As Sean begins working with his CEO and peers, he begins gathering all the information he needs to do his new job and his board presentation. Geracie lists various sources of internal and external information that a product manager should collect. These sources include market research, customer lists, sales presentations, marketing collateral, win/loss data, and customer contracts. This list is particularly useful for a product manager who came to the role from a technical team and may not have previously reviewed this type of information.
Geracie advises synthesizing all the data you collect into a hypothesis (product strategy) that will be reviewed and discussed with internal leaders and key customers. Sean’s story is largely about the creation of this document and Geracie focuses on it as well.
Your preliminary product strategy will reside on presentation slide. Start by selecting a point on the horizon, say three years. Now settle on starting point, say the end of this year. If your horizon point is three years and your starting point is year-end, you’ll need to show customers what happens at the mid-point of this journey.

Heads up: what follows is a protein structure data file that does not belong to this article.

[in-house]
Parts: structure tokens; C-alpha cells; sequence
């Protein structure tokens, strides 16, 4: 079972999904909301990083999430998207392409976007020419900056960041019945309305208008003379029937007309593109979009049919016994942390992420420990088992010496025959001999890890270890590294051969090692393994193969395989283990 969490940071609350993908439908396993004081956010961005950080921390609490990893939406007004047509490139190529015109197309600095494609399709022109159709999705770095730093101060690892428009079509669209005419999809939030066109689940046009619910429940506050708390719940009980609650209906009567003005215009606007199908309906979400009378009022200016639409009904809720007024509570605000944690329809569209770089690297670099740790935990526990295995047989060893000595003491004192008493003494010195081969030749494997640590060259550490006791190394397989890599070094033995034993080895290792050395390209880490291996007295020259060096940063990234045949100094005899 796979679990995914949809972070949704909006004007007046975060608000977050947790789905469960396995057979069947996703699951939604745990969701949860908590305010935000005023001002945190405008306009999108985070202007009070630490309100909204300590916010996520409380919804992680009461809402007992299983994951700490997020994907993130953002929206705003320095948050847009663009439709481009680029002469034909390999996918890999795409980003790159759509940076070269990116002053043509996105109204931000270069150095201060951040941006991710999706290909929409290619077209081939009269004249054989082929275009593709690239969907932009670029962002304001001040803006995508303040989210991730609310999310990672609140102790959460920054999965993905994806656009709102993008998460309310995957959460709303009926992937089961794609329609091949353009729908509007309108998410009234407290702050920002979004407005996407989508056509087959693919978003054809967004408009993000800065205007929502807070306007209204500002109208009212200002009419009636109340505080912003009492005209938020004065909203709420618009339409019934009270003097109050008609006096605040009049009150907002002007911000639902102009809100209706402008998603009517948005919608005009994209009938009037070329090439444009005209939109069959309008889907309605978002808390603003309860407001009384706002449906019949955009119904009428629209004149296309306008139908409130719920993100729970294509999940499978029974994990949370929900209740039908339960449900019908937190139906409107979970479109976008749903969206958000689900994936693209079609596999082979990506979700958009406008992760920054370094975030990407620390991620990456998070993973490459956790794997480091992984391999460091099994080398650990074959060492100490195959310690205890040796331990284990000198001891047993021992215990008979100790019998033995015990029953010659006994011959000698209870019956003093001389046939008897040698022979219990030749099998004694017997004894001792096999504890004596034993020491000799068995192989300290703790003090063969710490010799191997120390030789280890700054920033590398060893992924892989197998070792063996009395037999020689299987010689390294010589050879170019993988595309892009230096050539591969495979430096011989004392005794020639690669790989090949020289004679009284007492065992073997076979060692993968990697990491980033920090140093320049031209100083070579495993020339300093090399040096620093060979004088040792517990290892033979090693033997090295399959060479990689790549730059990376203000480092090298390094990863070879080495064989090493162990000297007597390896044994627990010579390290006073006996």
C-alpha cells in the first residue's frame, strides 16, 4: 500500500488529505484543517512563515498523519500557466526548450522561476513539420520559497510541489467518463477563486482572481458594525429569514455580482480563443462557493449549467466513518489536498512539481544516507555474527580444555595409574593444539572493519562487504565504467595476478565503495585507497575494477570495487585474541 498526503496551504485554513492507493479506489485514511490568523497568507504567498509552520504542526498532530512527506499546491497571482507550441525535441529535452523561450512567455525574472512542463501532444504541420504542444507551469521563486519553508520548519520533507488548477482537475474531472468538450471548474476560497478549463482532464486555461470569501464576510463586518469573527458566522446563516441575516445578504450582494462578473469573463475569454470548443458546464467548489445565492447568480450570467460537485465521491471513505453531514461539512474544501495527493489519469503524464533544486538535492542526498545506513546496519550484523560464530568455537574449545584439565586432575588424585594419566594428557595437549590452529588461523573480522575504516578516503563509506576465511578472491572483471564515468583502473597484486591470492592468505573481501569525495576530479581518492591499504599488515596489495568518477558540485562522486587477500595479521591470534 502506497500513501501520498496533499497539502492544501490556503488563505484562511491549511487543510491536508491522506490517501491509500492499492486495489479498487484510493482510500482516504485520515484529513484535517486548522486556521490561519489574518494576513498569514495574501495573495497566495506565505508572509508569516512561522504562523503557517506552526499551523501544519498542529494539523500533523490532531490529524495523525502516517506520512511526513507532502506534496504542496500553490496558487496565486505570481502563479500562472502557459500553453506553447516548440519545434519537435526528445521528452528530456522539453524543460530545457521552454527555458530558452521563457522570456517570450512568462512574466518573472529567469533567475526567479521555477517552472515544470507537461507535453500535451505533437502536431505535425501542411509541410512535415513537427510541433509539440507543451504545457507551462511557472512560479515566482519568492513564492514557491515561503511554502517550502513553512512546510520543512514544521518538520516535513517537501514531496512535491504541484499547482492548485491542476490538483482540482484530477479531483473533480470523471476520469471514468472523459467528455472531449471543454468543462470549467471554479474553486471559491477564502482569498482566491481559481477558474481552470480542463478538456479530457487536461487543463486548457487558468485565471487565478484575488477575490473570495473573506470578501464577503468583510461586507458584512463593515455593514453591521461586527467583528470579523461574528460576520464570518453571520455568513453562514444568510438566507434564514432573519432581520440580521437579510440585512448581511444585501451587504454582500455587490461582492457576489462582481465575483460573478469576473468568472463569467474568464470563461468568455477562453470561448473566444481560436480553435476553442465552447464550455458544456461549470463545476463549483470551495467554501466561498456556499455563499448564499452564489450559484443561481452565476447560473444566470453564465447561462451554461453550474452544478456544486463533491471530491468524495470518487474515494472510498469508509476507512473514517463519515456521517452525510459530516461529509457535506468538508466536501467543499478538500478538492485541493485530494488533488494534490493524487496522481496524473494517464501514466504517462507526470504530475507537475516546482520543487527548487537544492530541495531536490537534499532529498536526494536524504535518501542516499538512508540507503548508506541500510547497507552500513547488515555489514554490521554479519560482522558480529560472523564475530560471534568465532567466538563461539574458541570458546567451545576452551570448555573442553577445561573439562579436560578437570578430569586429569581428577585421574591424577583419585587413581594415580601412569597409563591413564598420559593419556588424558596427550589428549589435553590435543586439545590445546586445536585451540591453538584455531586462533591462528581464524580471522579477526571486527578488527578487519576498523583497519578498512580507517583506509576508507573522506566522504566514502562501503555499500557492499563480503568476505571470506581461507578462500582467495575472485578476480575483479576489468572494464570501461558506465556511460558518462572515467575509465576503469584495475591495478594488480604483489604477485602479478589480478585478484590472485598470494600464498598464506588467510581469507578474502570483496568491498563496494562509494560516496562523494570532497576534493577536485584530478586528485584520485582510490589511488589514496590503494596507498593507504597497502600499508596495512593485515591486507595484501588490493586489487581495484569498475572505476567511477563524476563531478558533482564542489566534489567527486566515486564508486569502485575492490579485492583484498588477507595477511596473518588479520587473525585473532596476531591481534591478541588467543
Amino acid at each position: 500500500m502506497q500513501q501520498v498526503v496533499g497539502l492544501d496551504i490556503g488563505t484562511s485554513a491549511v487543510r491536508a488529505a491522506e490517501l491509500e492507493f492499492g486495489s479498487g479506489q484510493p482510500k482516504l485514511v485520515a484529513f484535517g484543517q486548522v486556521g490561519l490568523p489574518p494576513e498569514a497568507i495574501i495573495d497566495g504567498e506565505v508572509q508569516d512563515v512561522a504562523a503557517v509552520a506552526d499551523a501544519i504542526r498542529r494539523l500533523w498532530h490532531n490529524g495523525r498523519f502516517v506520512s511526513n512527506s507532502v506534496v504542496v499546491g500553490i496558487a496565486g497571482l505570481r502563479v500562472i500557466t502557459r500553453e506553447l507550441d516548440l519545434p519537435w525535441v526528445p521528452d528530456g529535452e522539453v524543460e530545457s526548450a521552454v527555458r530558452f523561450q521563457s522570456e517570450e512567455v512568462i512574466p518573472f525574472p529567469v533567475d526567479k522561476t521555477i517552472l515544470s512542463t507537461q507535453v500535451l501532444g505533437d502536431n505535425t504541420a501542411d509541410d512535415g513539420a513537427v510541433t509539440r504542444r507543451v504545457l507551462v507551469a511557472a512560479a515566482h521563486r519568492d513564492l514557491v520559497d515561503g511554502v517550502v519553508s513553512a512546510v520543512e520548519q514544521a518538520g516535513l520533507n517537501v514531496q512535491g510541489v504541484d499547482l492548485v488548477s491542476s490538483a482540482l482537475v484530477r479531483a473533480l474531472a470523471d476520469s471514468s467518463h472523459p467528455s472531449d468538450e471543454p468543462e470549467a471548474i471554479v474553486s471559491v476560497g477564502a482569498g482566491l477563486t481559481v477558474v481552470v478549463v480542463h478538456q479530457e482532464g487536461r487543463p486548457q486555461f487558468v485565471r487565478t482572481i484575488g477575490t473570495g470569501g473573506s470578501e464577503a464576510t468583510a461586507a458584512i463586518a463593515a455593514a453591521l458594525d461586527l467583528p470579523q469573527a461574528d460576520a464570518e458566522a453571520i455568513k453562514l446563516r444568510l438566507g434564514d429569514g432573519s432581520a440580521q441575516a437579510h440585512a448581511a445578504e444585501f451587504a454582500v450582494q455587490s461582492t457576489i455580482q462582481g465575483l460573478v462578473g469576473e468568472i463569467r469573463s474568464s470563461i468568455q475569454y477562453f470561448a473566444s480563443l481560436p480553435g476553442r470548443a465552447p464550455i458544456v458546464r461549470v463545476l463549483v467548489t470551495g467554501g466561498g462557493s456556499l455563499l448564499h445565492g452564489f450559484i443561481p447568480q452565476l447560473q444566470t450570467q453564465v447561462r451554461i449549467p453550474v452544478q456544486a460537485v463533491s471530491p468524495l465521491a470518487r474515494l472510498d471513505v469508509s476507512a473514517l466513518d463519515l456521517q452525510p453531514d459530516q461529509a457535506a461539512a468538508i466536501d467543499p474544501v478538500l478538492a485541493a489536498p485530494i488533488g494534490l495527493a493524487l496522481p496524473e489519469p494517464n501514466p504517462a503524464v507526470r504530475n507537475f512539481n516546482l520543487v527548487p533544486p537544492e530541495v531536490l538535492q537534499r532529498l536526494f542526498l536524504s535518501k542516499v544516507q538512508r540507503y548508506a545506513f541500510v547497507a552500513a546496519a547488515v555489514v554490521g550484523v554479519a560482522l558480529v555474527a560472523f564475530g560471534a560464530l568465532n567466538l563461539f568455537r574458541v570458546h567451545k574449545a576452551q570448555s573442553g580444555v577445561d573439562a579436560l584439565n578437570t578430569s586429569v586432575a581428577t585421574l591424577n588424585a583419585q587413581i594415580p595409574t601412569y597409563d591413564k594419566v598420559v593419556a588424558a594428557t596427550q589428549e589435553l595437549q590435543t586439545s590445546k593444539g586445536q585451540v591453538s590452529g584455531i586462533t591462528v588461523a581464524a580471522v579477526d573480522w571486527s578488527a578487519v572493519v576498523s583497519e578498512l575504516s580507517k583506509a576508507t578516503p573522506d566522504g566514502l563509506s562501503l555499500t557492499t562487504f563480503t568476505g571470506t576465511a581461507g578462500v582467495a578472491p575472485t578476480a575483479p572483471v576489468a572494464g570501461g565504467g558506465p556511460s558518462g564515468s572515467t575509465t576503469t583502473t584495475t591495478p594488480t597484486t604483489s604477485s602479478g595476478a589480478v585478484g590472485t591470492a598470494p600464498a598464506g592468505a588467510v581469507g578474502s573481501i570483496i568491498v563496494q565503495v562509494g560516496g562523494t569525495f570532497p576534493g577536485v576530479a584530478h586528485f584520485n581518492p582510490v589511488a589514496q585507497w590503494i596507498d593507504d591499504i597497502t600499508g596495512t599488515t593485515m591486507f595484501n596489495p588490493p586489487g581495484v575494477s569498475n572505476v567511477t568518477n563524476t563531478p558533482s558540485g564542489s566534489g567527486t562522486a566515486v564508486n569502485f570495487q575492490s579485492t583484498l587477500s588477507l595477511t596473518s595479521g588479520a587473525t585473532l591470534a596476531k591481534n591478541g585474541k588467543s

It’s hard to imagine anyone putting together a three year product plan, but Geracie’s template can be taken as a product vision. He says “if you get hung up, reach out to a friendly thought leader in your organization and ask them to help you round out what you’ve already accomplished.”
Like many management book writers before him, Geracie invokes the infamous Wayne Gretzky quote about skating to where the puck is going to be. Geracie says “to create an effective product strategy you must be able to anticipate shifts in your marketplace before they happen” which is easier said than done. He doesn’t provide any advice on how to prognosticate in such a manner but implies that synthesizing available information and conversations with other thought leaders will result in this view. Geracie places a premium on the product manager being the most knowledgeable about their product so presumably the deep learning process creates the ability to map out the future vision with sufficient accuracy. In relation to this approach, Geracie writes “you want to draw together the sharpest minds available in one room to help you forecast the direction of the market and challenge existing assumptions about your product. Make sure to schedule at least two to three hours for the meeting.” Geracie maps out the meeting which will result in a three to five year product strategy. He then suggests getting feedback from customers on your strategy and plan. He advises backing up the plan with a business case (which is outlined in the book).